US4830008A (en) * 1987-04-24 1989-05-16 Meer Jeffrey A Method and system for treatment of sleep apnea
US4979511A (en) * 1989-11-03 1990-12-25 Cyberonics, Inc. Strain relief tether for implantable electrode
EP0509689A2 (en) * 1991-04-18 1992-10-21 Physio-Control Corporation Multiple electrode strip
US5282468A (en) * 1990-06-07 1994-02-01 Medtronic, Inc. Implantable neural electrode
US5400784A (en) * 1993-10-15 1995-03-28 Case Western Reserve University Slowly penetrating inter-fascicular nerve cuff electrode and method of using

Patent Citations (11)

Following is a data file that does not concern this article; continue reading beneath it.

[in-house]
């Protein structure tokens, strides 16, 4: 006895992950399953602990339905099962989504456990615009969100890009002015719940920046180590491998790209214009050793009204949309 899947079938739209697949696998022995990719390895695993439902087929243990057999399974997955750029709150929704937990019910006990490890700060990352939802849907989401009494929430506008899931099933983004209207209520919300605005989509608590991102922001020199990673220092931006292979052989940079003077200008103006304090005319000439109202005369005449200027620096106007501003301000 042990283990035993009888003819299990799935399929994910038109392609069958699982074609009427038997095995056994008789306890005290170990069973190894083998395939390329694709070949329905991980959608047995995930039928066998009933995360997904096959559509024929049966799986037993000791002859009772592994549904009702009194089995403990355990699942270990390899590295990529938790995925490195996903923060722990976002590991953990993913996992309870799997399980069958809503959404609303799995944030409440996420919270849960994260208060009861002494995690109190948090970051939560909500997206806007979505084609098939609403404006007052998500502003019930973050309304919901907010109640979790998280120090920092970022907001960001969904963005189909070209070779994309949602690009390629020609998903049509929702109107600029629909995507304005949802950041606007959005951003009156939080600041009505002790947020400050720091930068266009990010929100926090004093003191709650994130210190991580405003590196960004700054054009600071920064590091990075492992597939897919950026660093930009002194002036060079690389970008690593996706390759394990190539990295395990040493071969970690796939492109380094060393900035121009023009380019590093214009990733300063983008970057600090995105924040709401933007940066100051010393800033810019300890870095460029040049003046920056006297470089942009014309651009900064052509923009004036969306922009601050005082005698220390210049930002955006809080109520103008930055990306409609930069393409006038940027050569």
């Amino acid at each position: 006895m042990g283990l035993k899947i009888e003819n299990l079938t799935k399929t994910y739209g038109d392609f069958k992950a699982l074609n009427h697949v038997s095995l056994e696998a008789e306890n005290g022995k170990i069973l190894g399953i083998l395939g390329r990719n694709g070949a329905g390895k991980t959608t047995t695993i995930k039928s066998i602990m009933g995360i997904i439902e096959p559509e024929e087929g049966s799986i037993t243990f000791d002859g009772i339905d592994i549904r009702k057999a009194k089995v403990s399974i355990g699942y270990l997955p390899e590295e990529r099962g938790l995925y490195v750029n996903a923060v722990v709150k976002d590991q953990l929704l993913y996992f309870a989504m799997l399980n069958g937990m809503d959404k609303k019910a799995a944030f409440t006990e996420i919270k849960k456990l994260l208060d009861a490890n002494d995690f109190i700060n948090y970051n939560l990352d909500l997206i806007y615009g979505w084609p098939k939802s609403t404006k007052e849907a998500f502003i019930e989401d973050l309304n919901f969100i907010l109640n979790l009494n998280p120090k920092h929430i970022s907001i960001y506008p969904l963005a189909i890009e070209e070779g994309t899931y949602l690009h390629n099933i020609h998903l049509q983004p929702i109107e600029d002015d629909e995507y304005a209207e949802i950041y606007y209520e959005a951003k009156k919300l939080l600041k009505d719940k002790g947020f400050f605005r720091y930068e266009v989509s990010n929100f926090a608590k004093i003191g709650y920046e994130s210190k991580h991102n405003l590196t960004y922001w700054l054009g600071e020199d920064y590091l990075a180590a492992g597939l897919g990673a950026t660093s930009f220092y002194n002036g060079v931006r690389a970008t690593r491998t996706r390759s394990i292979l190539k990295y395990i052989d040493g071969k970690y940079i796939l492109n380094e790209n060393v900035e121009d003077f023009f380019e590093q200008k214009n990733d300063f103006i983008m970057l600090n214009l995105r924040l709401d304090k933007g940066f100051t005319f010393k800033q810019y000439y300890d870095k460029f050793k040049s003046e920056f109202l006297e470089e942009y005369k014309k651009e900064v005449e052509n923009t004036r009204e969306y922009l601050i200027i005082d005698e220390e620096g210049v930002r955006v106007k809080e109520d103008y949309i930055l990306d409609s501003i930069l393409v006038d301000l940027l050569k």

* Cited by examiner, † Cited by third party
Publication number Priority date Publication date Assignee Title
US4623355A (en) * 1984-03-16 1986-11-18 Sawruk Stephen D Prosthetic axon
US4590946A (en) * 1984-06-14 1986-05-27 Biomed Concepts, Inc. Surgically implantable electrode for nerve bundles
US4602624A (en) * 1984-10-11 1986-07-29 Case Western Reserve University Implantable cuff, method of manufacture, and method of installation
US4608985A (en) * 1984-10-11 1986-09-02 Case Western Reserve University Antidromic pulse generating wave form for collision blocking
US4628942A (en) * 1984-10-11 1986-12-16 Case Western Reserve University Asymmetric shielded two electrode cuff
US4649936A (en) * 1984-10-11 1987-03-17 Case Western Reserve University Asymmetric single electrode cuff for generation of unidirectionally propagating action potentials for collision blocking
US4830008A (en) * 1987-04-24 1989-05-16 Meer Jeffrey A Method and system for treatment of sleep apnea